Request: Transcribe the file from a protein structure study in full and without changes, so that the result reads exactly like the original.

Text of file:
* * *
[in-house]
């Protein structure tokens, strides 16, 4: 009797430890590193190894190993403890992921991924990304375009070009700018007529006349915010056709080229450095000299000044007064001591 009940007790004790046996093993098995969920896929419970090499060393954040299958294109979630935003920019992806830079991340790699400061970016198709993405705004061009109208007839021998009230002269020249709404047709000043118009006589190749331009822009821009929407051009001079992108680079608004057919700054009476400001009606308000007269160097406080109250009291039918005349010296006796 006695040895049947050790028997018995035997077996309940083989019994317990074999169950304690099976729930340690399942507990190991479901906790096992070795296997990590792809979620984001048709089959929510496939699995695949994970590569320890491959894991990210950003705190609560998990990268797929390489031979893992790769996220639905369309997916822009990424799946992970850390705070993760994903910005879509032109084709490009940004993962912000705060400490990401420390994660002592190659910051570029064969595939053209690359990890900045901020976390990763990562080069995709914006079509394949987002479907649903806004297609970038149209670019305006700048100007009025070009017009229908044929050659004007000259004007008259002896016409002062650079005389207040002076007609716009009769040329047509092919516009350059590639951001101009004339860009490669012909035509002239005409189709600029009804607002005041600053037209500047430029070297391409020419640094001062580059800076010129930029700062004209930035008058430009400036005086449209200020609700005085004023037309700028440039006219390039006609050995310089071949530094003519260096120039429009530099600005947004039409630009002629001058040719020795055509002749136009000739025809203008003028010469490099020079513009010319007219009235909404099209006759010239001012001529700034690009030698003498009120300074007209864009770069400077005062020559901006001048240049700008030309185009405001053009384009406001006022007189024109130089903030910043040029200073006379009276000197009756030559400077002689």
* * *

[in-house]
């Protein structure tokens, strides 16, 4: 009797430890590193190894190993403890992921991924990304375009070009700018007529006349915010056709080229450095000299000044007064001591 009940007790004790046996093993098995969920896929419970090499060393954040299958294109979630935003920019992806830079991340790699400061970016198709993405705004061009109208007839021998009230002269020249709404047709000043118009006589190749331009822009821009929407051009001079992108680079608004057919700054009476400001009606308000007269160097406080109250009291039918005349010296006796 006695040895049947050790028997018995035997077996309940083989019994317990074999169950304690099976729930340690399942507990190991479901906790096992070795296997990590792809979620984001048709089959929510496939699995695949994970590569320890491959894991990210950003705190609560998990990268797929390489031979893992790769996220639905369309997916822009990424799946992970850390705070993760994903910005879509032109084709490009940004993962912000705060400490990401420390994660002592190659910051570029064969595939053209690359990890900045901020976390990763990562080069995709914006079509394949987002479907649903806004297609970038149209670019305006700048100007009025070009017009229908044929050659004007000259004007008259002896016409002062650079005389207040002076007609716009009769040329047509092919516009350059590639951001101009004339860009490669012909035509002239005409189709600029009804607002005041600053037209500047430029070297391409020419640094001062580059800076010129930029700062004209930035008058430009400036005086449209200020609700005085004023037309700028440039006219390039006609050995310089071949530094003519260096120039429009530099600005947004039409630009002629001058040719020795055509002749136009000739025809203008003028010469490099020079513009010319007219009235909404099209006759010239001012001529700034690009030698003498009120300074007209864009770069400077005062020559901006001048240049700008030309185009405001053009384009406001006022007189024109130089903030910043040029200073006379009276000197009756030559400077002689």